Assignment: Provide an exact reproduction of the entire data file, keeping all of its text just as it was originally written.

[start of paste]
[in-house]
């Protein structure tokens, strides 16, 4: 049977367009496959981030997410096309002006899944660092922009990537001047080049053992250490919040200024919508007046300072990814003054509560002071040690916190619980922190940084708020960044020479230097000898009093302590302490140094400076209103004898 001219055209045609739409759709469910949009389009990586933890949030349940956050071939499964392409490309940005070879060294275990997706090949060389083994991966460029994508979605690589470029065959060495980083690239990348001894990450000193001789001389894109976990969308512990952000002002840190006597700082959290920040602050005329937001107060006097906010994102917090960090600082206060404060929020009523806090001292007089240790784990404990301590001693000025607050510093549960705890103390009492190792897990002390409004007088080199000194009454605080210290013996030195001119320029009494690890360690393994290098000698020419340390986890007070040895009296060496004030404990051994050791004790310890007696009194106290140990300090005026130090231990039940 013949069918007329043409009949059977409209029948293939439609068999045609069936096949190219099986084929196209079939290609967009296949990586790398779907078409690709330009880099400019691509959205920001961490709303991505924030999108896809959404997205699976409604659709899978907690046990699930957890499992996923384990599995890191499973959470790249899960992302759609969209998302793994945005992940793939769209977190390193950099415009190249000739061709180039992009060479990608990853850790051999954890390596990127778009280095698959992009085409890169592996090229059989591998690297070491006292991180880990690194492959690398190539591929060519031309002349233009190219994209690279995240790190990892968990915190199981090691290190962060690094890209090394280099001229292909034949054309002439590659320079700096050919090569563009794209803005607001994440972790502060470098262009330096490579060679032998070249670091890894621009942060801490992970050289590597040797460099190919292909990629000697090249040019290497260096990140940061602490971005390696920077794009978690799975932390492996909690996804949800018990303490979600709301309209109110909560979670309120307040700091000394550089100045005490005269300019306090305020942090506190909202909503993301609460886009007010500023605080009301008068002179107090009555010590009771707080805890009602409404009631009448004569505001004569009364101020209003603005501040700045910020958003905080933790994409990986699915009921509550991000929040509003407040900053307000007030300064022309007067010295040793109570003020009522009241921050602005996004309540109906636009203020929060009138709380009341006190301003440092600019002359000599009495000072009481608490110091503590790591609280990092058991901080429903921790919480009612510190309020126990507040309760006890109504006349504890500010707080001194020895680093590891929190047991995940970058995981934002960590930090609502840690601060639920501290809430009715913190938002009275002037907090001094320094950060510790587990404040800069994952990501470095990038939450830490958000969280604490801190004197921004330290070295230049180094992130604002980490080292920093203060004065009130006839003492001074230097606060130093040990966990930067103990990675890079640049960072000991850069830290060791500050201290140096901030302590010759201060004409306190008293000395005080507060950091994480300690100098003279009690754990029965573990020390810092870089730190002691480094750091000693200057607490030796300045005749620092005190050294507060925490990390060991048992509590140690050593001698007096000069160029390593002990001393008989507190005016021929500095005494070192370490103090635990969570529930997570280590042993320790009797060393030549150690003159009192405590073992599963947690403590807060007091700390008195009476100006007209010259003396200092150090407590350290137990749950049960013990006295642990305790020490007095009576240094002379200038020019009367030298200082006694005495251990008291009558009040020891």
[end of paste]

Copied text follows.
[in-house]
């Protein structure tokens, strides 16, 4: 049977367009496959981030997410096309002006899944660092922009990537001047080049053992250490919040200024919508007046300072990814003054509560002071040690916190619980922190940084708020960044020479230097000898009093302590302490140094400076209103004898 001219055209045609739409759709469910949009389009990586933890949030349940956050071939499964392409490309940005070879060294275990997706090949060389083994991966460029994508979605690589470029065959060495980083690239990348001894990450000193001789001389894109976990969308512990952000002002840190006597700082959290920040602050005329937001107060006097906010994102917090960090600082206060404060929020009523806090001292007089240790784990404990301590001693000025607050510093549960705890103390009492190792897990002390409004007088080199000194009454605080210290013996030195001119320029009494690890360690393994290098000698020419340390986890007070040895009296060496004030404990051994050791004790310890007696009194106290140990300090005026130090231990039940 013949069918007329043409009949059977409209029948293939439609068999045609069936096949190219099986084929196209079939290609967009296949990586790398779907078409690709330009880099400019691509959205920001961490709303991505924030999108896809959404997205699976409604659709899978907690046990699930957890499992996923384990599995890191499973959470790249899960992302759609969209998302793994945005992940793939769209977190390193950099415009190249000739061709180039992009060479990608990853850790051999954890390596990127778009280095698959992009085409890169592996090229059989591998690297070491006292991180880990690194492959690398190539591929060519031309002349233009190219994209690279995240790190990892968990915190199981090691290190962060690094890209090394280099001229292909034949054309002439590659320079700096050919090569563009794209803005607001994440972790502060470098262009330096490579060679032998070249670091890894621009942060801490992970050289590597040797460099190919292909990629000697090249040019290497260096990140940061602490971005390696920077794009978690799975932390492996909690996804949800018990303490979600709301309209109110909560979670309120307040700091000394550089100045005490005269300019306090305020942090506190909202909503993301609460886009007010500023605080009301008068002179107090009555010590009771707080805890009602409404009631009448004569505001004569009364101020209003603005501040700045910020958003905080933790994409990986699915009921509550991000929040509003407040900053307000007030300064022309007067010295040793109570003020009522009241921050602005996004309540109906636009203020929060009138709380009341006190301003440092600019002359000599009495000072009481608490110091503590790591609280990092058991901080429903921790919480009612510190309020126990507040309760006890109504006349504890500010707080001194020895680093590891929190047991995940970058995981934002960590930090609502840690601060639920501290809430009715913190938002009275002037907090001094320094950060510790587990404040800069994952990501470095990038939450830490958000969280604490801190004197921004330290070295230049180094992130604002980490080292920093203060004065009130006839003492001074230097606060130093040990966990930067103990990675890079640049960072000991850069830290060791500050201290140096901030302590010759201060004409306190008293000395005080507060950091994480300690100098003279009690754990029965573990020390810092870089730190002691480094750091000693200057607490030796300045005749620092005190050294507060925490990390060991048992509590140690050593001698007096000069160029390593002990001393008989507190005016021929500095005494070192370490103090635990969570529930997570280590042993320790009797060393030549150690003159009192405590073992599963947690403590807060007091700390008195009476100006007209010259003396200092150090407590350290137990749950049960013990006295642990305790020490007095009576240094002379200038020019009367030298200082006694005495251990008291009558009040020891």